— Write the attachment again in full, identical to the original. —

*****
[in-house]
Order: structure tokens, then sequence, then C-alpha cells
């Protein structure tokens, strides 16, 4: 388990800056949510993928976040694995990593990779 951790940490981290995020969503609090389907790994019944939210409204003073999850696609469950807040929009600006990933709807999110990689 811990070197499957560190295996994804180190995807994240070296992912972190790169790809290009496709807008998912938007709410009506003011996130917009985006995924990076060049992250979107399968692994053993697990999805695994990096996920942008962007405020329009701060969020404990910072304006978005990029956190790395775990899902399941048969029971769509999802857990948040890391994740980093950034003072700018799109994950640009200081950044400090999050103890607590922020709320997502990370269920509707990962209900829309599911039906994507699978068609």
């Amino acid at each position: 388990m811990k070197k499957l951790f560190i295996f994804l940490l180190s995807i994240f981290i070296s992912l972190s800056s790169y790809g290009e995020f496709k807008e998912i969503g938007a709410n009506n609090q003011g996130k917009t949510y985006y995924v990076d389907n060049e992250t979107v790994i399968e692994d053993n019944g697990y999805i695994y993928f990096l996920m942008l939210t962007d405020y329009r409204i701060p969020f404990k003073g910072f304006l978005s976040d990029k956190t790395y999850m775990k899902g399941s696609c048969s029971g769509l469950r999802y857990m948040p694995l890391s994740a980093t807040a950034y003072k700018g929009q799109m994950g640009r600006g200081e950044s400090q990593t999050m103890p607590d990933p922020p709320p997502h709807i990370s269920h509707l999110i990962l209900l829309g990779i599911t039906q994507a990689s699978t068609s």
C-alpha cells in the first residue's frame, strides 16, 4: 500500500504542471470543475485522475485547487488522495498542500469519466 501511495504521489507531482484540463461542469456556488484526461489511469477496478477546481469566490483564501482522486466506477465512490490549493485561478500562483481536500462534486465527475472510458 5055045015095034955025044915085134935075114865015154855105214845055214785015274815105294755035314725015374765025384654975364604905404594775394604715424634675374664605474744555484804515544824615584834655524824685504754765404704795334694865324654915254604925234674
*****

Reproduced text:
[in-house]
Order: structure tokens, then sequence, then C-alpha cells
């Protein structure tokens, strides 16, 4: 388990800056949510993928976040694995990593990779 951790940490981290995020969503609090389907790994019944939210409204003073999850696609469950807040929009600006990933709807999110990689 811990070197499957560190295996994804180190995807994240070296992912972190790169790809290009496709807008998912938007709410009506003011996130917009985006995924990076060049992250979107399968692994053993697990999805695994990096996920942008962007405020329009701060969020404990910072304006978005990029956190790395775990899902399941048969029971769509999802857990948040890391994740980093950034003072700018799109994950640009200081950044400090999050103890607590922020709320997502990370269920509707990962209900829309599911039906994507699978068609």
């Amino acid at each position: 388990m811990k070197k499957l951790f560190i295996f994804l940490l180190s995807i994240f981290i070296s992912l972190s800056s790169y790809g290009e995020f496709k807008e998912i969503g938007a709410n009506n609090q003011g996130k917009t949510y985006y995924v990076d389907n060049e992250t979107v790994i399968e692994d053993n019944g697990y999805i695994y993928f990096l996920m942008l939210t962007d405020y329009r409204i701060p969020f404990k003073g910072f304006l978005s976040d990029k956190t790395y999850m775990k899902g399941s696609c048969s029971g769509l469950r999802y857990m948040p694995l890391s994740a980093t807040a950034y003072k700018g929009q799109m994950g640009r600006g200081e950044s400090q990593t999050m103890p607590d990933p922020p709320p997502h709807i990370s269920h509707l999110i990962l209900l829309g990779i599911t039906q994507a990689s699978t068609s």
C-alpha cells in the first residue's frame, strides 16, 4: 500500500504542471470543475485522475485547487488522495498542500469519466 501511495504521489507531482484540463461542469456556488484526461489511469477496478477546481469566490483564501482522486466506477465512490490549493485561478500562483481536500462534486465527475472510458 5055045015095034955025044915085134935075114865015154855105214845055214785015274815105294755035314725015374765025384654975364604905404594775394604715424634675374664605474744555484804515544824615584834655524824685504754765404704795334694865324654915254604925234674